A RETURN TO DOWNTON
The winds of war swirl around the Crawley family in Season 5.
Jan. 4, PBS
The weight of historical inevitability hangs over Downton Abbey as the post-Edwardian period drama prepares to raise the curtain on its fifth season, on Jan. 4. Much of the season has already aired in the U.K., and the Internet — both the bane and the boon of the early 21st century — is rife with spoilers.
The small, intimate details of what happens to fictional characters such as Lady Edith Crawley, John Bates, Mrs. Patmore, Anna Bates, Lady Mary Crawley and Michael Gregson is what has kept countless viewers returning to the Yorkshire country estate of the aristocratic Crawley family and their servants every new year.
In one of those twists that has made Downton Abbey unique among smallscreen hits, easy access to spoilers has not dampened the audience’s appetite for new episodes. Unlike other popcultural touchstones such as Game of Thrones and The Walking Dead, followers of Downton Abbey seem in no hurry to learn what happens next. Viewers familiar with the show appear willing to let the story unfold at its own pace, in its own time.
As the series begins the new season, the First World War is a fading memory but the winds of a new war are gathering. The Crawley family will be affected once again, even as they try to stave off the inevitability of history with ice-cream and champagne celebrations. Harsh reality is about to intrude on false hope, both upstairs and downstairs. Downton Abbey is an indictment of its times — which may seem quaint today but were the order of the day in the mid to late 1920s. It’s subtle, though, not heavy-handed, and it’s that subtlety that has drawn so many viewers into its fold.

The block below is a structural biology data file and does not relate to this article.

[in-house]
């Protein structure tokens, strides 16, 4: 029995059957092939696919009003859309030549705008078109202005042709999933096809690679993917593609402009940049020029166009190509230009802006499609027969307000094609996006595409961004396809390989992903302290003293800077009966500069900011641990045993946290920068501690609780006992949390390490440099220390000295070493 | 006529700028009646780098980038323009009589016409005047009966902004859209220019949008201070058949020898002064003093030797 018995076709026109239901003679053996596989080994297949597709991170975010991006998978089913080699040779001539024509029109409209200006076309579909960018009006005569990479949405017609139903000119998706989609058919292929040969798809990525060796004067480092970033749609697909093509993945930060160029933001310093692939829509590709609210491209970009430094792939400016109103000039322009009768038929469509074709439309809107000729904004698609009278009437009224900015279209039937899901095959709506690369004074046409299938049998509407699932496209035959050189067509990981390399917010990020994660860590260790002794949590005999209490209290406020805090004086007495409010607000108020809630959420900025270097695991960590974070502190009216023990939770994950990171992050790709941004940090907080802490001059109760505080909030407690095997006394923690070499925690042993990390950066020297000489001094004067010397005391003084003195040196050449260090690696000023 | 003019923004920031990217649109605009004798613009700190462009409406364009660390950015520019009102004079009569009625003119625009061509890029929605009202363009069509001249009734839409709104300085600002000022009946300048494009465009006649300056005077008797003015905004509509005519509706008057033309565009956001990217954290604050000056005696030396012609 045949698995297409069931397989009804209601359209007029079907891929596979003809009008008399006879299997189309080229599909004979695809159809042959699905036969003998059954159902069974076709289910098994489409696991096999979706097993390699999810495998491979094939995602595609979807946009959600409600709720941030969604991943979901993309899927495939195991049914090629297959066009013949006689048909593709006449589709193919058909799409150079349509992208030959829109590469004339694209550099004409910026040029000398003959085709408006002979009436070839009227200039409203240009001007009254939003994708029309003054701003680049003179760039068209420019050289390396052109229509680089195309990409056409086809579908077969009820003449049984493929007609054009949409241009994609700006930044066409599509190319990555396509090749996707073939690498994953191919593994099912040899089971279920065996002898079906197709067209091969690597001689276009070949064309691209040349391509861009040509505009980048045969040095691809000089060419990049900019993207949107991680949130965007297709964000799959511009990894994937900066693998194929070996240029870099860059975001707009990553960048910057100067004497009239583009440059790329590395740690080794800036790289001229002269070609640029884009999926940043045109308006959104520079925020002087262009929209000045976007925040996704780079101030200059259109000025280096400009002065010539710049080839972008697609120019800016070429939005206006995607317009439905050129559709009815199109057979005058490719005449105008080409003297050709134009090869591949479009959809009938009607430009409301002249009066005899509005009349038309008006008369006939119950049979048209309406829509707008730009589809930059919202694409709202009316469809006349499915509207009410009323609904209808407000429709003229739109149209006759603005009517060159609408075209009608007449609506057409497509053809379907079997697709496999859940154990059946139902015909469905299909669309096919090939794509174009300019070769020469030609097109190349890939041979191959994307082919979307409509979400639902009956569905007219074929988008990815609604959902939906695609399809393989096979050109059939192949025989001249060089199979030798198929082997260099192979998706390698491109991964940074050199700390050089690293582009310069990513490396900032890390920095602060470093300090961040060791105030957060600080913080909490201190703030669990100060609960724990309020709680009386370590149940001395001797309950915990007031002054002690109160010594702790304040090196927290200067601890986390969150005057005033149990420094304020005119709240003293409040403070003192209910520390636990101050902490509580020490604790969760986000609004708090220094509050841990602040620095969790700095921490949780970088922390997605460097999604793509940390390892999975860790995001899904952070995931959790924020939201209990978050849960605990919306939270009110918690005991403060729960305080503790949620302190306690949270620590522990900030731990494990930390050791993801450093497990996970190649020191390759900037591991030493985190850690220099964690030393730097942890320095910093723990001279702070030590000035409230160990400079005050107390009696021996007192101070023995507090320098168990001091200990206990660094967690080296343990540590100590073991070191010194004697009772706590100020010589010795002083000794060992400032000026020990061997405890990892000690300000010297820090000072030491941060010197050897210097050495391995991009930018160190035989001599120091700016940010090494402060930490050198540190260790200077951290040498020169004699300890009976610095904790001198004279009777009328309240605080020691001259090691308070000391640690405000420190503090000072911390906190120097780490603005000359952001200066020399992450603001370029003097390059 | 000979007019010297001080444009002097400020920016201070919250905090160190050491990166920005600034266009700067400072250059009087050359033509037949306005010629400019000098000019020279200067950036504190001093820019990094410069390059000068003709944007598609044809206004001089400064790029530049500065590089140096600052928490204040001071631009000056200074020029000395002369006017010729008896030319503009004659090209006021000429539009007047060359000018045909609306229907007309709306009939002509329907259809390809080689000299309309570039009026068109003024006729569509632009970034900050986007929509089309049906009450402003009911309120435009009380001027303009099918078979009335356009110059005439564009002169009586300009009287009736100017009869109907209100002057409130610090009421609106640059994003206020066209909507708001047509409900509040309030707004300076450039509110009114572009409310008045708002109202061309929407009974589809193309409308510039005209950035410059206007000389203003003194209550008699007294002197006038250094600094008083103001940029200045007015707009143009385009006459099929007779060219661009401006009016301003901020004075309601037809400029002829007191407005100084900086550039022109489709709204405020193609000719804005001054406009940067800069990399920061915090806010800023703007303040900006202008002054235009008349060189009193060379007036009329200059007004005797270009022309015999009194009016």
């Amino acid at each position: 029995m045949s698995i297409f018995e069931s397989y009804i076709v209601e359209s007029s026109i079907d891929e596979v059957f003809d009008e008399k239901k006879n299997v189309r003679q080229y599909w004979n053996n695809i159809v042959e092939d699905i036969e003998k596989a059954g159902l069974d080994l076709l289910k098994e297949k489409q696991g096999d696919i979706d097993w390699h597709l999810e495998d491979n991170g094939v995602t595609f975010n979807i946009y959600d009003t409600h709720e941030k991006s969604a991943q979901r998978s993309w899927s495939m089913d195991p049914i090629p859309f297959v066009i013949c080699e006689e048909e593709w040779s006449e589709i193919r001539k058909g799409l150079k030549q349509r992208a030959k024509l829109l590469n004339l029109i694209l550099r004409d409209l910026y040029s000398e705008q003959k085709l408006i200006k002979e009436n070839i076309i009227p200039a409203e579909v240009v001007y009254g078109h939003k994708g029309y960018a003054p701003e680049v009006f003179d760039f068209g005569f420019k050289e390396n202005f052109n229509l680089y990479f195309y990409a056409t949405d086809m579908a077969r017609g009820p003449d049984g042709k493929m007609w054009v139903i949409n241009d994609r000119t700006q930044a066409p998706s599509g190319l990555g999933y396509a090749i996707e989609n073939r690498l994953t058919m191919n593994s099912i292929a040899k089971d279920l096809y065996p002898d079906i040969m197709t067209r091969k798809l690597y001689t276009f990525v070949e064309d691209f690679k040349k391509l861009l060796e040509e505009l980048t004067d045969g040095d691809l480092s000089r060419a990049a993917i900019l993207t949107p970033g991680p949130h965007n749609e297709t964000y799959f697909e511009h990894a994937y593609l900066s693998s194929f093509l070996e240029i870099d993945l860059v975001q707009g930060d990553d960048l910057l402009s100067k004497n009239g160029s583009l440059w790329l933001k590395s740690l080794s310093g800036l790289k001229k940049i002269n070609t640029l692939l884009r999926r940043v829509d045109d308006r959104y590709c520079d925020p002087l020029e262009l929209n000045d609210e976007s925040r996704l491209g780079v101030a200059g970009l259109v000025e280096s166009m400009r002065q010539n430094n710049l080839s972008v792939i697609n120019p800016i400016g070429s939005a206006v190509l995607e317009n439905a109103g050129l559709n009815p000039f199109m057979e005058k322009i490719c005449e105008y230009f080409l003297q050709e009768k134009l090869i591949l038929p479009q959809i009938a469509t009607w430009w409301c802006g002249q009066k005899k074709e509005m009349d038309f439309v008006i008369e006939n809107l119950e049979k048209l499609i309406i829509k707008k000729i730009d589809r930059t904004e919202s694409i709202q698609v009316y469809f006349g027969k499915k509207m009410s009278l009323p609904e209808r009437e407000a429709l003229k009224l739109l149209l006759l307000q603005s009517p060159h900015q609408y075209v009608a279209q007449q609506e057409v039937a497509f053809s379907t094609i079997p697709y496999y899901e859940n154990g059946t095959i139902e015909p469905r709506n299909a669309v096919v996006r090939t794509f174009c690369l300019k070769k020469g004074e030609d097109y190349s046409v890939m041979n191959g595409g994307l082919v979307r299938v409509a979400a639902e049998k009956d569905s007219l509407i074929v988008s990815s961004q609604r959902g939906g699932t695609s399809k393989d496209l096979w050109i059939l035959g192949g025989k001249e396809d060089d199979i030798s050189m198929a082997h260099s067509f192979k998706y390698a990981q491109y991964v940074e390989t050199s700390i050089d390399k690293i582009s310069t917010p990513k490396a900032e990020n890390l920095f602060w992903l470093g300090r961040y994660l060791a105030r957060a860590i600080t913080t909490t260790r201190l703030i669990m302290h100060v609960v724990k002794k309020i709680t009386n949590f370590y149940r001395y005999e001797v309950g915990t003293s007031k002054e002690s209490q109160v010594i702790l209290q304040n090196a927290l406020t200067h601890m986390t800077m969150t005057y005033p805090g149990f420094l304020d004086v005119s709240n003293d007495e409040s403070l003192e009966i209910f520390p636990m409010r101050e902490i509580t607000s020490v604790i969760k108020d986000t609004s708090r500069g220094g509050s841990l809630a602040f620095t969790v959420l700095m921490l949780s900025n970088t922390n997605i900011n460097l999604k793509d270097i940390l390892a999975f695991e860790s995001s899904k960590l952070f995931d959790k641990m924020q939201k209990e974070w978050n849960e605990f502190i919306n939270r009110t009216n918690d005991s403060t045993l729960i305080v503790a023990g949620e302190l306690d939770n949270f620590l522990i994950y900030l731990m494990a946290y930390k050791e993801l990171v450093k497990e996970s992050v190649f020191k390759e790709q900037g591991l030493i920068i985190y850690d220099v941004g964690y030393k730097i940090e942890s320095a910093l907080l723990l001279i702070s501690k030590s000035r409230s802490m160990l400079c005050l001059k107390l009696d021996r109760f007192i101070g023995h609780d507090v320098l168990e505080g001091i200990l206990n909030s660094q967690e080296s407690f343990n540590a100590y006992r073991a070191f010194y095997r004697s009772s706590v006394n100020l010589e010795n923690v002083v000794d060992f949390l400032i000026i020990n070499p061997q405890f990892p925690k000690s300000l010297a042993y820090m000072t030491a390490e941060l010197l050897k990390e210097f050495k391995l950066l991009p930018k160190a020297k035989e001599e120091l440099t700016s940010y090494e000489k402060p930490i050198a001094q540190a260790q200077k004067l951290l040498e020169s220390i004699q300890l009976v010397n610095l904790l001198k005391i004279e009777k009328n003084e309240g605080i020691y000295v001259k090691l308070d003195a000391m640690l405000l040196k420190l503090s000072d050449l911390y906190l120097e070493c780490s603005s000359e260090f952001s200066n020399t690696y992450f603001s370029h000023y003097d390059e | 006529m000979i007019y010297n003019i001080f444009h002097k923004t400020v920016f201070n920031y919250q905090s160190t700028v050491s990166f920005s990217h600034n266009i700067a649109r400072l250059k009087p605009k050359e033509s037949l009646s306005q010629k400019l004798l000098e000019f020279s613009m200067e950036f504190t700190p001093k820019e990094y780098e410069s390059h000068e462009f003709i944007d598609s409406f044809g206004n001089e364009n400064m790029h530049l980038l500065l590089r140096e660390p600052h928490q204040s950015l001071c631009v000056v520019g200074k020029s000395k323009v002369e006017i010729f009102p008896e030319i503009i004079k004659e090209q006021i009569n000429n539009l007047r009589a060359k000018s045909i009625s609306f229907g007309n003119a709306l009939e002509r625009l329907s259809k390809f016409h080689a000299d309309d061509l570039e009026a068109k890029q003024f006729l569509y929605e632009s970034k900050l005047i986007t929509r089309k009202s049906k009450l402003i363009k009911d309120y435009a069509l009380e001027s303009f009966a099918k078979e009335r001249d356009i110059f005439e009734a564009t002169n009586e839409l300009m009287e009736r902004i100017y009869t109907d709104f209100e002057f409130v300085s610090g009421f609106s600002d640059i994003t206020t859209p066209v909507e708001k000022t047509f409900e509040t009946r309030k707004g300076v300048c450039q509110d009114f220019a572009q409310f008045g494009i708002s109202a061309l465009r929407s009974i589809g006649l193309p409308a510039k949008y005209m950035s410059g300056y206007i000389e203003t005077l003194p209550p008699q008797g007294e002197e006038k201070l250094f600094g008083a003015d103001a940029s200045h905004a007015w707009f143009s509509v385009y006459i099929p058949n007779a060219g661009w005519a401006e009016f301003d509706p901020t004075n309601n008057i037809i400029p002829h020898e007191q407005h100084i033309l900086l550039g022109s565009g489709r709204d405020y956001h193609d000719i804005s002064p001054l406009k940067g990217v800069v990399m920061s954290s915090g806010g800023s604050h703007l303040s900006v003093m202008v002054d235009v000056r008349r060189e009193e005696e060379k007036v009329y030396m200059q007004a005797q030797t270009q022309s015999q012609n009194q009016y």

“We’ve lived in this Downton world for five years now, and the more we’re immersed in this world, the more we understand these characters, the higher the stakes get,” writer-producer Gareth Neame said, in Los Angeles.
Neame cited Michelle Dockery’s Lady Mary as just one example of how time doesn’t slow down for Downton’s characters.
“By the end of Season 4, she said, ‘I know I will marry again. I’m turning to life, and I’m going to be married,’” Neame said.
“The challenge, though, as always, is how you make a new relationship when your partner has died. How do you make a second marriage as an older, more mature person? It’s much more complicated than the first relationship decision you made.
“Things are ratcheted up for all these characters. Life is much more complicated, for all of them. The stakes are higher.”
Joanne Froggatt, who plays Anna Bates, said she felt genuine satisfaction at the end of the coming season.
“What we all hope for and expect, as actors, is drama, love, comedy.”
“All those elements are there, really strongly. I’m really proud of Season 5. There’s new. There’s old. There are those stories we want to find out about, and there are new stories happening as well. I think everyone is going to enjoy Season 5.”
Neame heard the complaints from some that last season was not Downton’s finest.
“As a writer, you need to look at the whole. You’re always assessing, especially in a show where there are so many varied storylines. Some storylines land better than others. Some things you thought were going to be the dominant storyline of the season don’t turn out that way.”
Here’s one spoiler — though it won’t be so much a spoiler to longtime Downton Abbey followers as a relief.
Viewers will learn definitively — once and for all and beyond a doubt, reasonable or otherwise — whether Mr. Bates killed Mr. Green.
Downton Abbey has always been known for its small mercies.